This Bakrid, the people of Wayanad had a guest among them, whose own life and destiny appears to be inextricably interwoven with theirs in an unusual way. For one, Rahul Gandhi, being the scion of the Nehru-Gandhi dynasty that overshadowed the destiny of India for much of the seven decades after its independence, was never expected to run for parliament from this remote tip of the vast Indian subcontinent.
Though Rahul Gandhi was rejected by his family’s traditional pocket borough of Amethi, Wayanad wholeheartedly accepted him, offering the greatest of winning margins ever enjoyed by any candidate in the Lok Sabha elections in the state. This week’s visit to Wayanad is the second one for Gandhi after the May elections, preceded by a brief thanksgiving tour immediately after his victory.
But this time, the circumstances have changed, and Gandhi returns to a people who are desperately fighting a battle for survival. Wayanad has been totally devastated—the floods and natural disasters that hit the state for the second year running, has hit Rahul Gandhi’s constituency the hardest. Whole villages have been wiped out and thousands of people have been rendered homeless.
A human tragedy is unfolding in Wayanad, with dozens of people still buried under the debris after massive landslides bore down mightily on human habitations of Kavalappara, near Nilambur and Puthumala, near Meppadi, where the total deaths could cross a hundred, according to local people. Gandhi visited the sites of destruction and disaster during his two-day visit and comforted people who had taken refuge in the relief centers in various parts of the Wayanad constituency. There are thousands of people in the relief camps, most of them having lost almost everything they had made in their lifetime.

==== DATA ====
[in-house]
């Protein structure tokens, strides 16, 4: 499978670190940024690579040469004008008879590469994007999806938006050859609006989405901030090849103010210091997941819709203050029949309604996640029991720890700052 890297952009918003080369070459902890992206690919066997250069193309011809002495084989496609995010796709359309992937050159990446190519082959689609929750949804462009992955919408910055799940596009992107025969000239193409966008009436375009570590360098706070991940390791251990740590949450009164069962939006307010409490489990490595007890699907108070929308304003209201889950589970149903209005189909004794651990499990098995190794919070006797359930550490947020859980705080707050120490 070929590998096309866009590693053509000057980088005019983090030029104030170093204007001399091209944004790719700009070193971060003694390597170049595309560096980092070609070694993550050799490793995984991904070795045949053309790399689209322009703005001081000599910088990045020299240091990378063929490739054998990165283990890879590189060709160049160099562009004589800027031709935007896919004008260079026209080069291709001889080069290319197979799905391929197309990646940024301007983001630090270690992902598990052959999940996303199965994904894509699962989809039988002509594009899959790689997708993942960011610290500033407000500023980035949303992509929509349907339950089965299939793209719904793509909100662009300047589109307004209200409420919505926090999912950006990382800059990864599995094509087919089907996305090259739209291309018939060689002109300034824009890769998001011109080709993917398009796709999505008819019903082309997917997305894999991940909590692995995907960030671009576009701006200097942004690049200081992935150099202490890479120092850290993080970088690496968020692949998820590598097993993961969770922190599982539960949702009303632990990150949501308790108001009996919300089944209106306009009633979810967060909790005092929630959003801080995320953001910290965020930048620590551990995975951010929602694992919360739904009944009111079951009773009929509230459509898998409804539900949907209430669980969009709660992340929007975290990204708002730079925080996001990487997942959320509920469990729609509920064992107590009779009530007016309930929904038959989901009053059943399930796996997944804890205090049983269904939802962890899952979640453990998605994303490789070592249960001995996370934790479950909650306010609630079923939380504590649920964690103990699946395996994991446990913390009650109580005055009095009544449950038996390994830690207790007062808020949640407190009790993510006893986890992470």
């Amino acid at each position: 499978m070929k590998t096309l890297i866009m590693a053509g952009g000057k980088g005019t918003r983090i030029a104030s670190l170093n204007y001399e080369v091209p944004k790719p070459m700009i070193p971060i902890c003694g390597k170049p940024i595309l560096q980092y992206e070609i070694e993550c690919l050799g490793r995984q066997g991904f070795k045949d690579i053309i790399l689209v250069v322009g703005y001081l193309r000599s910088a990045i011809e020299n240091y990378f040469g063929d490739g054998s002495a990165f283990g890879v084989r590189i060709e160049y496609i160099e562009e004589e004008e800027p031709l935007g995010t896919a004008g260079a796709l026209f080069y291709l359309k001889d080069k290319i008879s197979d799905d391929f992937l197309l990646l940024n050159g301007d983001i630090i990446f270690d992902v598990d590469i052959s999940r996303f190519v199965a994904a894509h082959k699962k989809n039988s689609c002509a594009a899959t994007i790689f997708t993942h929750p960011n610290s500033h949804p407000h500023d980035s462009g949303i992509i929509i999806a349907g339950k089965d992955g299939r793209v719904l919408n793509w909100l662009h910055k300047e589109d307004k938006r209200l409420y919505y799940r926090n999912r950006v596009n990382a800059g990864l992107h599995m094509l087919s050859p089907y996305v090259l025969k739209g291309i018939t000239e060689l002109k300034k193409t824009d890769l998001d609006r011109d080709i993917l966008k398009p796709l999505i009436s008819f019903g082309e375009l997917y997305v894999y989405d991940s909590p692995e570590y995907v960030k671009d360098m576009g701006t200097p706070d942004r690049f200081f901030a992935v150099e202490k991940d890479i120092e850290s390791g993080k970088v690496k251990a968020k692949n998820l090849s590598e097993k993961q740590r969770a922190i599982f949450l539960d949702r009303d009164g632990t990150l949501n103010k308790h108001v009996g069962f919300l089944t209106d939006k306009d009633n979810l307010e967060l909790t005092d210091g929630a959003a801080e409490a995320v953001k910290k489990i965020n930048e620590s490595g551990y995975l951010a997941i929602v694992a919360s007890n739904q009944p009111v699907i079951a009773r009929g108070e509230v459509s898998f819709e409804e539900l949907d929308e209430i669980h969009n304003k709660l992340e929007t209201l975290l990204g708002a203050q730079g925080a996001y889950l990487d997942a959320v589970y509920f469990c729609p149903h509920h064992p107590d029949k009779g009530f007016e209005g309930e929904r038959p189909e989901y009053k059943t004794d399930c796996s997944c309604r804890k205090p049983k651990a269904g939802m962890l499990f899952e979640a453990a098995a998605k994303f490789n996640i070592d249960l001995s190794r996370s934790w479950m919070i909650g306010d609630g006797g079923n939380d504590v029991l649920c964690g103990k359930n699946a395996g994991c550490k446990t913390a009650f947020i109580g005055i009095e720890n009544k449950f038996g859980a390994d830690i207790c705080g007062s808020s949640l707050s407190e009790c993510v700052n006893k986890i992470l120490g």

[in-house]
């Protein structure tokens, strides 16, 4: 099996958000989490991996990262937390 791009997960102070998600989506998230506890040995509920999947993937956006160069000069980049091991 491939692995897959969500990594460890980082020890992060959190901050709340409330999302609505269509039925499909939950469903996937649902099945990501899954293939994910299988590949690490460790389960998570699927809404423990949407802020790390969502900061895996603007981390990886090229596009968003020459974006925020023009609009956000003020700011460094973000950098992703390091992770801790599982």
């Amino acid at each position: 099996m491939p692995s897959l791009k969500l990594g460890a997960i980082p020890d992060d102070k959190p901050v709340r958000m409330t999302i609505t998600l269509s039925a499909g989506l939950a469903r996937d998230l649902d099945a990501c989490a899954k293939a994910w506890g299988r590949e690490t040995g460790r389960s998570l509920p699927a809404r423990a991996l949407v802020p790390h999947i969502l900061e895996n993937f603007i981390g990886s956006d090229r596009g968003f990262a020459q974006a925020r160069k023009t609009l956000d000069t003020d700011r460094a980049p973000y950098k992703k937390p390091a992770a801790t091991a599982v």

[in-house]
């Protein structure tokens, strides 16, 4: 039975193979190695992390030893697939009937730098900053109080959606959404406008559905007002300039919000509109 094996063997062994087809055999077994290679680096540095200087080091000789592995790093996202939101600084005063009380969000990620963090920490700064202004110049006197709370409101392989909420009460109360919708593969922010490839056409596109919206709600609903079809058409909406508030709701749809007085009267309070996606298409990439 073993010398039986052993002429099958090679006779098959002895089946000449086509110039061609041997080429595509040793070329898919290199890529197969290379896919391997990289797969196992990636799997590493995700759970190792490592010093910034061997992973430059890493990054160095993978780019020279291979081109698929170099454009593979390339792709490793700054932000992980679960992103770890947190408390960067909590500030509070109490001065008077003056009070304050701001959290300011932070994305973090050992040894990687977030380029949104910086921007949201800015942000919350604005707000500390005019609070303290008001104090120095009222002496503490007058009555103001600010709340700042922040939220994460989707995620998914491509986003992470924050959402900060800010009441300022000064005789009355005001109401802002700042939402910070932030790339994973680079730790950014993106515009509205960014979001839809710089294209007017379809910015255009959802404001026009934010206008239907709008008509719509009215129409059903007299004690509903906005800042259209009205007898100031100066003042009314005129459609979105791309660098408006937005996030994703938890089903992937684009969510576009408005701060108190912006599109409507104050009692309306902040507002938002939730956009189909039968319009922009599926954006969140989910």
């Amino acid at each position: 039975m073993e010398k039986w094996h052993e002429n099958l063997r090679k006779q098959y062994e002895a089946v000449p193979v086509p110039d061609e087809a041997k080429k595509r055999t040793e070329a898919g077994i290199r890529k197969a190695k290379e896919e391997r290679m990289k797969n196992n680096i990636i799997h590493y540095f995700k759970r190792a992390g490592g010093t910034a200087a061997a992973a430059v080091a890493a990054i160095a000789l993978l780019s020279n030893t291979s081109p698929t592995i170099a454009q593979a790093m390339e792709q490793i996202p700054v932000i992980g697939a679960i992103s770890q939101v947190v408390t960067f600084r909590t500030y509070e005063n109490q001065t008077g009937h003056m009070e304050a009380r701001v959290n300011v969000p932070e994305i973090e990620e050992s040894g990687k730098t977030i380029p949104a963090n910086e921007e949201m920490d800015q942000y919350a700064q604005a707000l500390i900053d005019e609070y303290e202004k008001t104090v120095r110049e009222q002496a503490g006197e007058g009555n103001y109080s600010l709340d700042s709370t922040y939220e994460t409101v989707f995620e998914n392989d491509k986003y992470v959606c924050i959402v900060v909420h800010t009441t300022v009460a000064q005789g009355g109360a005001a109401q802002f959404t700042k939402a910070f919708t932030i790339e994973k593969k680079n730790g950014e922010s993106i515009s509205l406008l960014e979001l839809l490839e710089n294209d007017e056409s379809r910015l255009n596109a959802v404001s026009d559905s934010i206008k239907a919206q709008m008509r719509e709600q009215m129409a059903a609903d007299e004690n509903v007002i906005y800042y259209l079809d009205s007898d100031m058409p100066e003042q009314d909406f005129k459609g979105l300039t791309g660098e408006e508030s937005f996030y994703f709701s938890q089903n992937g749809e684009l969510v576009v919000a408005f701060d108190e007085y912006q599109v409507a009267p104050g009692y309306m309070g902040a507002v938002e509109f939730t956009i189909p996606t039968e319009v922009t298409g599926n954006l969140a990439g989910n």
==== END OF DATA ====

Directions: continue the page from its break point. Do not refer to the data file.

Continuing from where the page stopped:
What does Rahul Gandhi have to offer these people who have given him the best of victory only a few months ago? He must have been struck by the magnitude of human tragedy that he witnessed for he offered words of consolation that came from the depths of his heart.
What should Rahul Gandhi do to keep his relationship with the people of Wayanad to survive the best of times and the worst of times in the lives of both? Gandhi as well as his party needs to think deeply about this one, if they are to retain and build upon the momentum gained by the bonhomie and the great expectations that arise out of this moment. I think there are possibilities for Gandhi to start a fresh and original relationship here in Wayanad, something unique and original in our national politics that perhaps one day, his own experiments in Wayanad could prove to be a model for parliamentarians across the country.
Right now, Gandhi appears to have struck a chord in the hearts of the people he represents, and with the right effort and a clear plan of action, he can build upon it as a model for public action and public representation in the country. This is an important moment, because the relationship between the leader and the people is rather tenuous and could break up never to mend again, as has happened to Rahul and the Gandhi clan in their traditional home grounds in Uttar Pradesh.
For such a new experiment to come to fruition, we will have to go back in history when our greatest leaders involved themselves in public life in a country weighed down under the yoke of colonial domination. Mahatma Gandhi’s own life is an example—how a young lawyer in South Africa who went there on a temporary assignment, turned out to be a leader whose life and work remains a legend even today. The point about Mahatma’s experiments in public life is that he responded to the challenges that were presented to him and never wavered from his chosen path. Power, prestige, money or fame could not influence him in his life and work.